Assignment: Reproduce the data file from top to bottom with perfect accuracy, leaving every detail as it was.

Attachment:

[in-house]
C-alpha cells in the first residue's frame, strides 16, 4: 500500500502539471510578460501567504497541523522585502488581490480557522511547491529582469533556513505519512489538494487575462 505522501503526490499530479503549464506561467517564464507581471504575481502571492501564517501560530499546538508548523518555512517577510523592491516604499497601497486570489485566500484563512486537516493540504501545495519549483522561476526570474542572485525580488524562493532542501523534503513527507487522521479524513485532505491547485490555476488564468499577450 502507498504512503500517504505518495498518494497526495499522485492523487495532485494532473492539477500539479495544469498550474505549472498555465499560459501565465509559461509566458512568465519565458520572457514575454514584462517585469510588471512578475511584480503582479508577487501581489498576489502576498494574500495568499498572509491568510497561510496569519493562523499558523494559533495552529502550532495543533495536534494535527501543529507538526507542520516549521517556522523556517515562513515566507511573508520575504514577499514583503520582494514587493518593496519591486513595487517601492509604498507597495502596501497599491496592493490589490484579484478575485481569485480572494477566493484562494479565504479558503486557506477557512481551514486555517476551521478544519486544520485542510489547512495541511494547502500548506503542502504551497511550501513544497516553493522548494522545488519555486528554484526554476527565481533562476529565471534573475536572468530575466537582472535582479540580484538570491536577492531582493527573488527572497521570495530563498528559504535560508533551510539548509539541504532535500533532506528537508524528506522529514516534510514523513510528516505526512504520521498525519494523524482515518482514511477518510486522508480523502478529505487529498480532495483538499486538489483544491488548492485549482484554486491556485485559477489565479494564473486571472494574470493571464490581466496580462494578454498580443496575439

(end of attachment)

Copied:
[in-house]
C-alpha cells in the first residue's frame, strides 16, 4: 500500500502539471510578460501567504497541523522585502488581490480557522511547491529582469533556513505519512489538494487575462 505522501503526490499530479503549464506561467517564464507581471504575481502571492501564517501560530499546538508548523518555512517577510523592491516604499497601497486570489485566500484563512486537516493540504501545495519549483522561476526570474542572485525580488524562493532542501523534503513527507487522521479524513485532505491547485490555476488564468499577450 502507498504512503500517504505518495498518494497526495499522485492523487495532485494532473492539477500539479495544469498550474505549472498555465499560459501565465509559461509566458512568465519565458520572457514575454514584462517585469510588471512578475511584480503582479508577487501581489498576489502576498494574500495568499498572509491568510497561510496569519493562523499558523494559533495552529502550532495543533495536534494535527501543529507538526507542520516549521517556522523556517515562513515566507511573508520575504514577499514583503520582494514587493518593496519591486513595487517601492509604498507597495502596501497599491496592493490589490484579484478575485481569485480572494477566493484562494479565504479558503486557506477557512481551514486555517476551521478544519486544520485542510489547512495541511494547502500548506503542502504551497511550501513544497516553493522548494522545488519555486528554484526554476527565481533562476529565471534573475536572468530575466537582472535582479540580484538570491536577492531582493527573488527572497521570495530563498528559504535560508533551510539548509539541504532535500533532506528537508524528506522529514516534510514523513510528516505526512504520521498525519494523524482515518482514511477518510486522508480523502478529505487529498480532495483538499486538489483544491488548492485549482484554486491556485485559477489565479494564473486571472494574470493571464490581466496580462494578454498580443496575439